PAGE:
I recently spent a Thursday night making sauce (and drinking a bit of sauce too, which made it even more fun!). There isn't an exact recipe, I just used a bunch of tomatoes and peppers from the farmers market. Some farmers will sell "seconds" - these are the fruits and vegetables that aren't as pretty, might have a nick or split in the skin or have a weird shape that makes them harder to slice or cube. This benefits the farmer because they get to sell produce that might not be purchased and it helps your wallet because the farmer is going to give you a bargain. Win!

I wasn't too precise with the ingredients because I didn't plan to can the sauce. If you can tomato products in a water bath canner, you have to ensure that there is sufficient acid to prevent bacterial growth. I wanted to be easy and just stuck the sauce in the freezer.

Nutritional note: don't skip the olive oil. Some of the nutrients in the vegetables, such as the lycopene in the tomatoes and tomato paste, are fat soluble. If there isn't any fat in the meal, we miss the nutritional boat!

M.M.M. Sauce
(aka Mushroom and Merlot Marinara)
Makes one huge pot of sauce

1/4 cup olive oil
2 large onions, diced
2-5 cloves of garlic, minced, per your love of garlic and fear of vampires
8 ounces of mushrooms, sliced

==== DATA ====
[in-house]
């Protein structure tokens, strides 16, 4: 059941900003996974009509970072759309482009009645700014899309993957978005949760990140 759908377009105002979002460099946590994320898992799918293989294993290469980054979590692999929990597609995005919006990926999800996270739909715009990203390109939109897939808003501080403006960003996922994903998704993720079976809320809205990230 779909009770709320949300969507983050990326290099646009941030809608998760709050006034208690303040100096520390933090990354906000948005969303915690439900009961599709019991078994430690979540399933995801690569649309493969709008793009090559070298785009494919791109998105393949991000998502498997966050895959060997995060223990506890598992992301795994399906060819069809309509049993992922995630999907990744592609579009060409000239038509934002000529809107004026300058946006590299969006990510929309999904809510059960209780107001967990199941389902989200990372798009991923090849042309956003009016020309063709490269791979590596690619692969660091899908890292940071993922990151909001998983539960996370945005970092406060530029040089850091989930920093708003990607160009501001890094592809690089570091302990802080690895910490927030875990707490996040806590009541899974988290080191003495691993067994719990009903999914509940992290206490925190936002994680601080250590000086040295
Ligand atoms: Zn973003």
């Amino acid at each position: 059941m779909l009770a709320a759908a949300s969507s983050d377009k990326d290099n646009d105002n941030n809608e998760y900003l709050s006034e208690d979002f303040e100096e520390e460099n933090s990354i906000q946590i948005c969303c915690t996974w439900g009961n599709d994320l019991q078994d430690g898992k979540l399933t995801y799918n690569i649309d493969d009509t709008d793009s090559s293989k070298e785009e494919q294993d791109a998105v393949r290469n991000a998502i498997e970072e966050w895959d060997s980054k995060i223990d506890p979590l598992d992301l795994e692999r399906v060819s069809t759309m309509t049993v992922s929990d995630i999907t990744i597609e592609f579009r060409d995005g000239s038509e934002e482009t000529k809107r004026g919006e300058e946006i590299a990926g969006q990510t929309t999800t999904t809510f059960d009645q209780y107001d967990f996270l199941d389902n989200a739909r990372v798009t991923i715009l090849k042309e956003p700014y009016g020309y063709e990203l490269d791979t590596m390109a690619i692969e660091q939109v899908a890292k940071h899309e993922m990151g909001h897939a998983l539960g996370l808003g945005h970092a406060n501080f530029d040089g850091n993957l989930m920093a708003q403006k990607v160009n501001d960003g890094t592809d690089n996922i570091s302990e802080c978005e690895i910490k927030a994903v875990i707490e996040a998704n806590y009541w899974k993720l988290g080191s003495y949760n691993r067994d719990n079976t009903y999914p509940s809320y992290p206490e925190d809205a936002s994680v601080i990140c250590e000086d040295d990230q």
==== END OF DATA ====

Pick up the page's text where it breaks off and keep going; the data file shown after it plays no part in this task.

2-3 bell peppers, any color
10 pounds of tomatoes, peeled and diced
1 cup of merlot, or so (and some for you too!)
4 ounce can tomato paste
1 bay leaf
Basil, oregano, hot sauce, salt and pepper per your taste buds
  1. Bring a big pot of water to boil. Gently drop whole tomatoes into water and simmer for 30-90 seconds or until skin starts to split. Remove them from boiling water and plunge into a bowl of cold water to stop the cooking. Once cool enough to handle, the skins should slip right off. If not, redunk in boiling water and try again.
  2. In your biggest pot, saute onions and garlic until onions become translucent 
  3. Add bell peppers and mushrooms and saute for a few more minutes.
  4. Add diced tomatoes, merlot, tomato paste and seasonings. Go lightly with the seasonings here, because the flavors get concentrated as the sauce simmers. You can always add more later.
  5. Bring sauce to a boil and then drop temperature down to low and stir sauce occasionally.
  6. Put on a movie, pour yourself a glass of wine and remember to stir sauce once in a while. 
  7. By the time the sauce has simmered for a few hours, it should smell fantastic and have developed a rich red color. Taste it: does it need anything else? 
  8. Let the sauce cool. If you keep stirring, it will cool off faster. 
  9. Once cooled, ladle into plastic quart freezer zip-top bags (these are more heavy duty), plastic containers from take out or glass jars with a screw on lid. Either way, leave a bit of space for the sauce to expand as it freezes. Label with the M.M.M. sauce and date and pop into your freezer.
Ready to use the sauce? You could try my Mile-High Vegetable Lasagna in the slow cooker. Yummy!

See the skin peeling off? That's what you're looking for
Lots of onion and garlic...vampires beware!

Add tomatoes, wine and tomato paste
Ready to go!
Reader Poll: Have you put anything up for the winter (aka canned something, frozen surplus fruits or veggies or dried apples)?